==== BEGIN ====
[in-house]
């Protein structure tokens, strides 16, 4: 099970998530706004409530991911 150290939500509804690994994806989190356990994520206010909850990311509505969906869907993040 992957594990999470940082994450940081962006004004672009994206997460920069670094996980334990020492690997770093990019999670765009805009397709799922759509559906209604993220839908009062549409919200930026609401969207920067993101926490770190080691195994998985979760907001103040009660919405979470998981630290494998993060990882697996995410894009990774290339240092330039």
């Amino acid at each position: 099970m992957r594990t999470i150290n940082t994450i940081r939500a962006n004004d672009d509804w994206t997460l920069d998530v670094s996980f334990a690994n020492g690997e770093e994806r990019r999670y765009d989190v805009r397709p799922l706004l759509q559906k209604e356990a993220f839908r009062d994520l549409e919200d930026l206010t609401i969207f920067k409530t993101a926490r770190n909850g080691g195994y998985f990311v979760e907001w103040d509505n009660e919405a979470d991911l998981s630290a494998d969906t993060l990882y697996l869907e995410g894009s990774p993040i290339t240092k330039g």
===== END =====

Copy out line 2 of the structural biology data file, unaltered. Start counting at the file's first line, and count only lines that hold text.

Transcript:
């Protein structure tokens, strides 16, 4: 099970998530706004409530991911 150290939500509804690994994806989190356990994520206010909850990311509505969906869907993040 992957594990999470940082994450940081962006004004672009994206997460920069670094996980334990020492690997770093990019999670765009805009397709799922759509559906209604993220839908009062549409919200930026609401969207920067993101926490770190080691195994998985979760907001103040009660919405979470998981630290494998993060990882697996995410894009990774290339240092330039």